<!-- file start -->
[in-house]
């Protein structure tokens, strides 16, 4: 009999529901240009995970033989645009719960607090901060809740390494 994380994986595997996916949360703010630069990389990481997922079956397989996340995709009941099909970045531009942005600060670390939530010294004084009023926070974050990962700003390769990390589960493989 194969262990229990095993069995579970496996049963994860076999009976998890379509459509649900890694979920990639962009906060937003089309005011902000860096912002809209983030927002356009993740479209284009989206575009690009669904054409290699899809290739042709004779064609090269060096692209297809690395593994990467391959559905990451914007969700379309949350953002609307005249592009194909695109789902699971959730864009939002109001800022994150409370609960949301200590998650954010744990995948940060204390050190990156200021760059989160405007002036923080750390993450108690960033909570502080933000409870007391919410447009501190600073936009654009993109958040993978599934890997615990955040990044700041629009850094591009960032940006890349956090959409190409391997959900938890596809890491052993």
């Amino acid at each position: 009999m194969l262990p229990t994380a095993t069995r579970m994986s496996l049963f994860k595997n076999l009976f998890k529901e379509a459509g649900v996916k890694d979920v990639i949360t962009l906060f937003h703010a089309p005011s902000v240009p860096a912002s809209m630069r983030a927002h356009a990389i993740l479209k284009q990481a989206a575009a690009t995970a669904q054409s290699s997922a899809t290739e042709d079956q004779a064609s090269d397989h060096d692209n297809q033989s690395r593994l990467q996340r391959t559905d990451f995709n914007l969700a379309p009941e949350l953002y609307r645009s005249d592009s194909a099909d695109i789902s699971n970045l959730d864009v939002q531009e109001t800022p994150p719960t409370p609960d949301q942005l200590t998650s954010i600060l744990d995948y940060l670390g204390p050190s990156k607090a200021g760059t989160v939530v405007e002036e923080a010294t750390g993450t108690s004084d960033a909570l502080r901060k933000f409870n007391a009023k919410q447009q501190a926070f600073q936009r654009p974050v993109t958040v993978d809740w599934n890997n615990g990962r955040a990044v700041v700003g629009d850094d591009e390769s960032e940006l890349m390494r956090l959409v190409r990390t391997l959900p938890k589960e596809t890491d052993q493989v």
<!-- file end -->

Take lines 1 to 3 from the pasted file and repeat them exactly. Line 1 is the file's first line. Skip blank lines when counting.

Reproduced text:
[in-house]
């Protein structure tokens, strides 16, 4: 009999529901240009995970033989645009719960607090901060809740390494 994380994986595997996916949360703010630069990389990481997922079956397989996340995709009941099909970045531009942005600060670390939530010294004084009023926070974050990962700003390769990390589960493989 194969262990229990095993069995579970496996049963994860076999009976998890379509459509649900890694979920990639962009906060937003089309005011902000860096912002809209983030927002356009993740479209284009989206575009690009669904054409290699899809290739042709004779064609090269060096692209297809690395593994990467391959559905990451914007969700379309949350953002609307005249592009194909695109789902699971959730864009939002109001800022994150409370609960949301200590998650954010744990995948940060204390050190990156200021760059989160405007002036923080750390993450108690960033909570502080933000409870007391919410447009501190600073936009654009993109958040993978599934890997615990955040990044700041629009850094591009960032940006890349956090959409190409391997959900938890596809890491052993």
């Amino acid at each position: 009999m194969l262990p229990t994380a095993t069995r579970m994986s496996l049963f994860k595997n076999l009976f998890k529901e379509a459509g649900v996916k890694d979920v990639i949360t962009l906060f937003h703010a089309p005011s902000v240009p860096a912002s809209m630069r983030a927002h356009a990389i993740l479209k284009q990481a989206a575009a690009t995970a669904q054409s290699s997922a899809t290739e042709d079956q004779a064609s090269d397989h060096d692209n297809q033989s690395r593994l990467q996340r391959t559905d990451f995709n914007l969700a379309p009941e949350l953002y609307r645009s005249d592009s194909a099909d695109i789902s699971n970045l959730d864009v939002q531009e109001t800022p994150p719960t409370p609960d949301q942005l200590t998650s954010i600060l744990d995948y940060l670390g204390p050190s990156k607090a200021g760059t989160v939530v405007e002036e923080a010294t750390g993450t108690s004084d960033a909570l502080r901060k933000f409870n007391a009023k919410q447009q501190a926070f600073q936009r654009p974050v993109t958040v993978d809740w599934n890997n615990g990962r955040a990044v700041v700003g629009d850094d591009e390769s960032e940006l890349m390494r956090l959409v190409r990390t391997l959900p938890k589960e596809t890491d052993q493989v």